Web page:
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The Portrayal of Love: Botticelli's 'Primavera' and Humanist Culture at the Time of Lorenzo the Magnificent.

Charles Dempsey's book is magnificent, whether Lorenzo and his time were. This work is the most thoughtful and thorough examination of a stunning and gorgeous ikon of the Laurentian Renaissance. Its meaning and derivation have been studied and argued over for the past one hundred years by the most potent palladins of the Warburgian school of cultural history beginning with Aby Warburg himself in 1893. Warburg searched the origins of Botticelli's "Spring" and some of his other mythological paintings in Roman (and Hellenic) mythological poetry and in the vernacular Tuscan poetry arising out of the vicissitudes of the Medici court. Differing importantly among themselves, E. H. Gombrich (1945, 1970), Edgard Wind (1958, 1968) and Erwin Panofsky (1960, 1969) turned to contemporary Renaissance Platonism, principally that of Marsilio Ficino, as the source of the philosophical and theological ideas the painting seemed to convey.

Dempsey returns to Warburg's placement of the Primavera in the Latin and Tuscan poetic traditions, influenced also by the work of Pierre Francastel of the 1950s. Painting, especially symbolic and mythological painting, functions more like a poem than like a philosophical proposition. And rather than turning to logic and dialectic to discover its meaning, grammar and rhetoric would provide the key. Dempsey treats the painting as a visual poem and titles his four major chapters: "Poetry as Painting," "as Public Myth," "as History," and "as Historical Fiction." His final and key concluding chapter is "Reading the Poem."

He shows in his first chapter how the materia, or visual subjects, are derived from an amalgam of passages from Lucretius, De rerum natura V; from Ovid, Fasti V; Horace, Carmina I, 30; Seneca, De beneficiis I. However the meaning projected through these figures goes far beyond the arrangement and identities of the personages of the scene.

Dempsey finds this meaning by establishing the literary and the historical human contexts which by analogy approach most closely to the painting, as in all interpretations lacking a specific explanatory program. The test will be which contexts are most congruent with the form and content of the painting. Dempsey finds it at first in the civic rituals of Florence and Tuscany such as the Calendimaggio. Then in Lorenzo il Magnifico's Commento on certain sonnets addressed to or concerning Lucrezia Donati, his love in the sense of Petrarch's Laura or Dante's Beatrice. In order to claim that this Lorenzo commissioned the work he has to dispose of the theory that it was his second cousin, Lorenzo di Pierfrancesco. This he does on the basis of the researches of John Shearman and Webster Smith of 1975. Two other poets and holidays were also involved: Luigi Pulci's La giostra di Lorenzo di Medici which tells the story of Lorenzo and Lucrezia, and Angelo Poliziano whose Stanze per la giostra di Giuliano di Medici is well known. Whether or not they are actual likenesses, Venus and Flora in the Primavera are modelled on Lucrezia Donati and Simonetta Cataneo, Giuliano's lady-love celebrated in Poliziano's Stanze. Dempsey says: "The Primavera is addressed, not to an otherworldly Christian concept of love such as might be expressed in the personification of charity or in the Madonna, but to the worldly idea expressed in Venus and in the poet's madonna. No matter for whom the Primavera may have been originally intended, it is Lorenzo's donna who is celebrated there. She is the figuration of the new concept of love and gentility, the new humanist muse created out of the traditions of the Latin and Italian pasts, transfiguring them in Venus, who is in her essence, and by definition the perfection of love and beauty."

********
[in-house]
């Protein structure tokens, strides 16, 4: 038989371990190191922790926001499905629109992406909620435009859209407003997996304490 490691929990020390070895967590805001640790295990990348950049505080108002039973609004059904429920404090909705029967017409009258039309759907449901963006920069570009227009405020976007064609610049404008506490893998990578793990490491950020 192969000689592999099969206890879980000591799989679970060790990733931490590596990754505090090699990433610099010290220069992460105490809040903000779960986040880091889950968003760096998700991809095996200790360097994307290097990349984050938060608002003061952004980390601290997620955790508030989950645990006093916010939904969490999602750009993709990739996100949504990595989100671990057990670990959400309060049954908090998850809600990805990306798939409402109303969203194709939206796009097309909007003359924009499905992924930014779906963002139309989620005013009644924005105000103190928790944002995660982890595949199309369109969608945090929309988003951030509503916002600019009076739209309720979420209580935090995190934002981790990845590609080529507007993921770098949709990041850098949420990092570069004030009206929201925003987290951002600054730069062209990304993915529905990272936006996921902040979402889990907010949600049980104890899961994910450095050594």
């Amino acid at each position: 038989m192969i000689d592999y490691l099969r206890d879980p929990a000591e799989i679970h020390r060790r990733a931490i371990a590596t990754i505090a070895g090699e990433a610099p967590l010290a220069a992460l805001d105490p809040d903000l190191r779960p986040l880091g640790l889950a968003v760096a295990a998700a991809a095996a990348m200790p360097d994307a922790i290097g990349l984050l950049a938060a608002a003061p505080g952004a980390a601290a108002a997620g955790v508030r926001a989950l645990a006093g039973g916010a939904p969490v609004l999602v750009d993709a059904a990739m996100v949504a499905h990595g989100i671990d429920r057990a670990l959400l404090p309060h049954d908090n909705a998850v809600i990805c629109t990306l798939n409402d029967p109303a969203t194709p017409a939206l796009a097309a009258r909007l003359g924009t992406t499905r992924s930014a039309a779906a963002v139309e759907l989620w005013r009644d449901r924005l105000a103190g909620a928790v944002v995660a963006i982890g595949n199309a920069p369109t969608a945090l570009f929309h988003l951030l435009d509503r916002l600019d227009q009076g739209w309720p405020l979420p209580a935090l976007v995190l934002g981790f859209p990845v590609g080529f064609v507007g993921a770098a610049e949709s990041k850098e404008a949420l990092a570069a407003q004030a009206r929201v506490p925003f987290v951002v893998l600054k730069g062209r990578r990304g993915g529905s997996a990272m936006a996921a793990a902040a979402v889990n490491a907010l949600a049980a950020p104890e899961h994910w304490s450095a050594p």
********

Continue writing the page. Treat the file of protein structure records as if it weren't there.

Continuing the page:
Such is Dempsey's thesis, elaborately and meticulously argued with a plenum of supporting texts. Ficino is given credit only for the general concept of love. Otherwise it is Stil novo, Dante and the Medicean poets. Is it my romanticism, or Dempsey's, to find this Laurentian romanticism congruent with the Primavera? I do not think so. Neither, apparently did Savonarola.

Charles Trinkaus THE UNIVERSITY OF MICHIGAN (EMERITUS)
COPYRIGHT 1995 Renaissance Society of America
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Author:Trinkaus, Charles
Publication:Renaissance Quarterly
Article Type:Book Review
Date:Jun 22, 1995
Words:667
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